Almost all of the population of Samoa follows Christianity. The official languages of the nation are English and Samoan. Tattoos are also a part of the Samoan culture and these tattoos are different for men and women. The tattoos have a geometric design; men’s tattoos are called Pe’a whereas women’s tattoos are known as malu. Sunday is the day of worship and almost everything shuts down on this day. Samoan villages are very traditional; it is recommended that you do not walk through them on Sundays. Further, there is usually a half an hour long curfew (for prayer) at sundown everyday in a number of villages; avoid walking around during curfew.
Samoa is filled with places to explore – national parks, waterfalls, blowholes, caves, lava fields, traditional villages, beaches, and museums. In Savai’i, for instance, you can explore a kilometer long cave called The Dwarves Cave or a lava cave near Letui village called Peapea Cave. Alofaaga blowholes, which are near Taga (a village) are a must see. From Paia Village, a three hour long walk will take you to the lava fields of Mt. Matavanu. For history and archeology buffs, there is an attraction called Pulumelel Ancient Mound, which is Polynesia’s largest ancient structure. You can also visit the lava fields of Sale’aula as well as the Falealupo and the Tafua Rainforest Preserves.
In Samoa, food brings friends and family together. Seafood, fruits and vegetables are the major food items. Some of the popular seafood include snapper, crayfish, octopus, masimasi and tuna. Most of them are caught fresh everyday for the meals. Yams, talo (also called taro), coconut, bananas and breadfruit are some of the fruits and vegetables that are cultivated on the island and used in preparation of food. Coconut, in particular, is used as an ingredient in many of the local dishes.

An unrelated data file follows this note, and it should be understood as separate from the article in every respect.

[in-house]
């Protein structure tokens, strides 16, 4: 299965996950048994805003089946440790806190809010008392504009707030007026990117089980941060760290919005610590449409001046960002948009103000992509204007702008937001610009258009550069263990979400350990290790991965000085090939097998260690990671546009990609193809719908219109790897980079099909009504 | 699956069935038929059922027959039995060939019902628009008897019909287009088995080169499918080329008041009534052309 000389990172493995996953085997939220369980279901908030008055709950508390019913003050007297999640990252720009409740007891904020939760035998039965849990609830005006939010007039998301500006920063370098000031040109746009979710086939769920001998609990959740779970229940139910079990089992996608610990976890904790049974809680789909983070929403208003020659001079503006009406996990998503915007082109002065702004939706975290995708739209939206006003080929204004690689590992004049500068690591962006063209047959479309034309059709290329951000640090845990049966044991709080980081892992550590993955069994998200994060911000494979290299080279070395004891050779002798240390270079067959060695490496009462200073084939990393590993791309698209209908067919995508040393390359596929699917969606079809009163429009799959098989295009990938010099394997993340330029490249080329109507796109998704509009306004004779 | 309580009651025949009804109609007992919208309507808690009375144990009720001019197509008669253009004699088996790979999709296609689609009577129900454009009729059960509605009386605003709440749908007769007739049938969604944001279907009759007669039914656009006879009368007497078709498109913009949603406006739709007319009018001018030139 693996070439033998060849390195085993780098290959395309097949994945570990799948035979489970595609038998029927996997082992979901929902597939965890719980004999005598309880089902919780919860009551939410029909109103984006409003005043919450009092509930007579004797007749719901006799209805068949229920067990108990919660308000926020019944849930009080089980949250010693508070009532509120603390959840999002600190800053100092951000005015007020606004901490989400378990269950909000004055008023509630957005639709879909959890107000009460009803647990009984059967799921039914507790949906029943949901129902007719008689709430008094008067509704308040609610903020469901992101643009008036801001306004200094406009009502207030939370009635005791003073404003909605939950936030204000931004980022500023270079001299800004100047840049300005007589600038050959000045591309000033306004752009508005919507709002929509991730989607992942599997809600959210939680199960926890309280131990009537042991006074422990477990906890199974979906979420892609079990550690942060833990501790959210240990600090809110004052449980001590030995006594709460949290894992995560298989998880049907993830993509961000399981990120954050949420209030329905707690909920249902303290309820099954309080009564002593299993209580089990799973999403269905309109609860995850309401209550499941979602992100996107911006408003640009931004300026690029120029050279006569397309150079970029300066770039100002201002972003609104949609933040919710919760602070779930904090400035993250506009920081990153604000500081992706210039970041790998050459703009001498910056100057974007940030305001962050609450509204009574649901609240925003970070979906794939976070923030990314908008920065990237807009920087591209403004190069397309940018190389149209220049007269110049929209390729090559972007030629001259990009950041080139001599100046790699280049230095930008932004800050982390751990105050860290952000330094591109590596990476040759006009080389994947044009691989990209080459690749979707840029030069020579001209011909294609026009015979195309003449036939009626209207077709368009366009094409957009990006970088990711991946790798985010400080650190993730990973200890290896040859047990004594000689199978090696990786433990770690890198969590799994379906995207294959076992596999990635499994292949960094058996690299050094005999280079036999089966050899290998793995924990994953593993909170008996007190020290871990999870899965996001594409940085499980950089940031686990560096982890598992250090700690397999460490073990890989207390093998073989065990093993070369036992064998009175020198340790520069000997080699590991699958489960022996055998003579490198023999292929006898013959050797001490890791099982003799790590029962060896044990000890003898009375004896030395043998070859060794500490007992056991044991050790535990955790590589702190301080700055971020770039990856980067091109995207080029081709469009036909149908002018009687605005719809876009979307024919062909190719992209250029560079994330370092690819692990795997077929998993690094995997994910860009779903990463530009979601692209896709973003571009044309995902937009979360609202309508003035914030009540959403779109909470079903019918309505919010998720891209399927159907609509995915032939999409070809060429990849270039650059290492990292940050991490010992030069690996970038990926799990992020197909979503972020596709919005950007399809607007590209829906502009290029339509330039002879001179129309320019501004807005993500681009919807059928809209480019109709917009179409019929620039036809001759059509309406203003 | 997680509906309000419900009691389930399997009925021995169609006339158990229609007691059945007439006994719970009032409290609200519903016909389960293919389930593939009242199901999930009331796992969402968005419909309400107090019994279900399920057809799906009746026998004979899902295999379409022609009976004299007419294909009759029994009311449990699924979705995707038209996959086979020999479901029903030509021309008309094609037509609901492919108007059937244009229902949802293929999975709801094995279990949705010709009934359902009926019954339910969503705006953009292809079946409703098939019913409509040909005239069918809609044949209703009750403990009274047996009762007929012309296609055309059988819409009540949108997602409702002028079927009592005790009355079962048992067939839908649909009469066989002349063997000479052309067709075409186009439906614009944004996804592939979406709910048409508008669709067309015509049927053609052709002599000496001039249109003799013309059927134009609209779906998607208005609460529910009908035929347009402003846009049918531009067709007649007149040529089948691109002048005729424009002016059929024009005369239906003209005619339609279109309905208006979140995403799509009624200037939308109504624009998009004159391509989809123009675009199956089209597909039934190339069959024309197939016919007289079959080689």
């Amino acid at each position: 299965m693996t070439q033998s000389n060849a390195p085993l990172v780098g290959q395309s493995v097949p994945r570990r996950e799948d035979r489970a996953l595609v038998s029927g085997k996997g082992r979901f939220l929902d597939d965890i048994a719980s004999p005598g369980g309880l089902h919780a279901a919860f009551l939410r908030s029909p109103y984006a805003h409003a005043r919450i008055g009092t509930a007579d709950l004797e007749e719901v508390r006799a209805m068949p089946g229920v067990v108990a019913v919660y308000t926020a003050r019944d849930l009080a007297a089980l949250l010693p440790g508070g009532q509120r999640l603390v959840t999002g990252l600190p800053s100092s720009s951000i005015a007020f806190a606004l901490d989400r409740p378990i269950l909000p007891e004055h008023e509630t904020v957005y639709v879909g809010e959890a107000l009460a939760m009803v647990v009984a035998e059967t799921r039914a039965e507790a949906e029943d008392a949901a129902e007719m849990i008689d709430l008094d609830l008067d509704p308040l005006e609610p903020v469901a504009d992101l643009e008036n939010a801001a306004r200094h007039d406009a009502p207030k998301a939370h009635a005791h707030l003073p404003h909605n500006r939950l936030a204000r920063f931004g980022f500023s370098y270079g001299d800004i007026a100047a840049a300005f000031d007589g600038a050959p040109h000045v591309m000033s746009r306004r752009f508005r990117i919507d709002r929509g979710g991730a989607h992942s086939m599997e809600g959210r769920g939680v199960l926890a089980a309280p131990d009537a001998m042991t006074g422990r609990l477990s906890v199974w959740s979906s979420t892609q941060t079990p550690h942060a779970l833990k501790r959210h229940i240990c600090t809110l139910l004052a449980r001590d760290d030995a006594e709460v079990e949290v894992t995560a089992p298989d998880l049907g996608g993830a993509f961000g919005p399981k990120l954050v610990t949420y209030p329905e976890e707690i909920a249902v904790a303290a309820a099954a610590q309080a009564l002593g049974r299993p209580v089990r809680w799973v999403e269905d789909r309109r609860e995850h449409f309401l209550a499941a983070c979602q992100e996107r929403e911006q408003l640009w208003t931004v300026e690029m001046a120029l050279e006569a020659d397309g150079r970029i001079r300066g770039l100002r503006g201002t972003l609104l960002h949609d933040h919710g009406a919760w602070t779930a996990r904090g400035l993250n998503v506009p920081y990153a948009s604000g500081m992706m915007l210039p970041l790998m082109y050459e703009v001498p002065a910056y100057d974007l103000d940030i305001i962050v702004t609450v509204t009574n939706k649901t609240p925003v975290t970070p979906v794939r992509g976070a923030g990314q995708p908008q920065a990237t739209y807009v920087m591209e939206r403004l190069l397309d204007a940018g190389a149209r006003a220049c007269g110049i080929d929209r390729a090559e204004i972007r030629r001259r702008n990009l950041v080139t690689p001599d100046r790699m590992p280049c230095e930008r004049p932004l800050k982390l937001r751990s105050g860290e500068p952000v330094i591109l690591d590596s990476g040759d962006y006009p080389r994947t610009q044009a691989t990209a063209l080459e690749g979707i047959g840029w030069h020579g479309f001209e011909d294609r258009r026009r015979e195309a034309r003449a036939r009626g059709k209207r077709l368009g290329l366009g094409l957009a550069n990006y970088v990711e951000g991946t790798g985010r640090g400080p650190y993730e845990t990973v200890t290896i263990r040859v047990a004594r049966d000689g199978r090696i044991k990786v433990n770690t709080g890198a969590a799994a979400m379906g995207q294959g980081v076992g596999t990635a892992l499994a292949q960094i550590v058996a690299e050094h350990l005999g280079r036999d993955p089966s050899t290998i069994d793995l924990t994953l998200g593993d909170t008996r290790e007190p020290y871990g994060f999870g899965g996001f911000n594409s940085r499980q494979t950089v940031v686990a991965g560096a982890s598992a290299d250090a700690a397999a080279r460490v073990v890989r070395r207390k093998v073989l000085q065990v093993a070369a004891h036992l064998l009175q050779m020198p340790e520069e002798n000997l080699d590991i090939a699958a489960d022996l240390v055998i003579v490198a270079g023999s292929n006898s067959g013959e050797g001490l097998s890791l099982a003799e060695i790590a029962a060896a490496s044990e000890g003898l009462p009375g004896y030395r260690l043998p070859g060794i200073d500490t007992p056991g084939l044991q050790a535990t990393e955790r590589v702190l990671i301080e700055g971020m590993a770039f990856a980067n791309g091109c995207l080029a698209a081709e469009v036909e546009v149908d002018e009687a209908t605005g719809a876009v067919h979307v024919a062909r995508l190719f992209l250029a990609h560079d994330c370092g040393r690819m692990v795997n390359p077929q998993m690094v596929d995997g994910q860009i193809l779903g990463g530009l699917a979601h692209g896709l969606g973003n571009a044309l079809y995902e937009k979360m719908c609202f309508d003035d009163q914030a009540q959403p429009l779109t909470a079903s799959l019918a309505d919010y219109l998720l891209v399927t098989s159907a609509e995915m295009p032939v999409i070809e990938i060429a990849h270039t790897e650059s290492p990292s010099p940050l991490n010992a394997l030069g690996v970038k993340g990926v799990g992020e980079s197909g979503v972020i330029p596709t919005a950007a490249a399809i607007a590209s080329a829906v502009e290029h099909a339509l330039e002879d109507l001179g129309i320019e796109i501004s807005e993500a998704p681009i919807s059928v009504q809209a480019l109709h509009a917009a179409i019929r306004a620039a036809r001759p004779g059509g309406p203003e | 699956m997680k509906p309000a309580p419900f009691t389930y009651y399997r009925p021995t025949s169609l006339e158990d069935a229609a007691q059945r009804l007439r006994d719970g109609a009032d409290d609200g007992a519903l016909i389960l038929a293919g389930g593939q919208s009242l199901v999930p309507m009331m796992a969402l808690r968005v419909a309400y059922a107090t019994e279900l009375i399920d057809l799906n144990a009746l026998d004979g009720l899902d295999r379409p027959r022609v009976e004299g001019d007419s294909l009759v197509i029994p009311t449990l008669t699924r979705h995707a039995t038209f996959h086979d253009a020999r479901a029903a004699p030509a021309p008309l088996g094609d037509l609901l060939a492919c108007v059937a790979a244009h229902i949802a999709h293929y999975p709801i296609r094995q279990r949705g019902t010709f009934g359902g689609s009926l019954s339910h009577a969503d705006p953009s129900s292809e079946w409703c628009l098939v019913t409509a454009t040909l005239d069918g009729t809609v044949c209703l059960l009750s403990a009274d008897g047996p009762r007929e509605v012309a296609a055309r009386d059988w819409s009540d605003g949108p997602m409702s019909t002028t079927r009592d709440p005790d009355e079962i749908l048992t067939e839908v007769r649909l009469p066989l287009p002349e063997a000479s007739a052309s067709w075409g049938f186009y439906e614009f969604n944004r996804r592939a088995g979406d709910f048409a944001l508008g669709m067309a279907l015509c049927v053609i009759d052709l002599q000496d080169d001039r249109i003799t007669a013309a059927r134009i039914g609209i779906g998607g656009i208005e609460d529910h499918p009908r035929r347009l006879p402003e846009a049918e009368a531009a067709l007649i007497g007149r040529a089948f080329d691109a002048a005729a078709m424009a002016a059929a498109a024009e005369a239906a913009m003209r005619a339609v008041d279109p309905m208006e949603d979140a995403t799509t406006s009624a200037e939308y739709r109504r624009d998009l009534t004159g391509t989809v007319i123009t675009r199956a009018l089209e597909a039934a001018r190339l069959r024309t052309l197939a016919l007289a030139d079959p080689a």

In Apai, at 6 in the morning of every Sunday, a fish market materializes. In this market, locals buy fish for the toano’i. A visit to the fish market can be quite an experience. When in Samoa, do go and see a “fia fia”, which literally means happy, and which Samoans construe as partying. During a fia fia, you get to witness traditional dancing, music and singing, drumming, as well as the fire-knife dance. Apia also has a flea market and a new market; both of them sell local handicrafts. Snorkeling and fishing are also good activities to undertake while in Apia.
The Faleolo International Airport is the major point of entry into Samoa if you intend to fly in to the country. The airport is around 45 minutes away from Apia. Faleolo is well connected to Fiji, Australia and New Zealand. If you are flying in from the American Samoa, then you can fly in to the Fagalii airport. Arriving in the morning will give you brilliant views of Samoa. You can also get in to Samoa by a boat, which is operated by MV Tokelau, from Tokelau.
If you are in possession of a valid passport, you are entitled to a 30-day visa-free visit to Samoa. Furthermore, if you are from the Schengen region, then you can stay for 90 days. You can receive a visitor’s permit on arrival in Samoa for a period of 60 days – there are, of course, a bunch of conditions that need to be met. While arriving and leaving, you have to submit arrival and departure declarations. The local currency is called Tala. It is illegal to partake in business transactions in any currency other than the Tala. Samoa has tropical climate with average temperature of around 80 degrees Fahrenheit (27 degrees Celsius) around the year; October to March is the rainy season and the rest of the year is the dry season.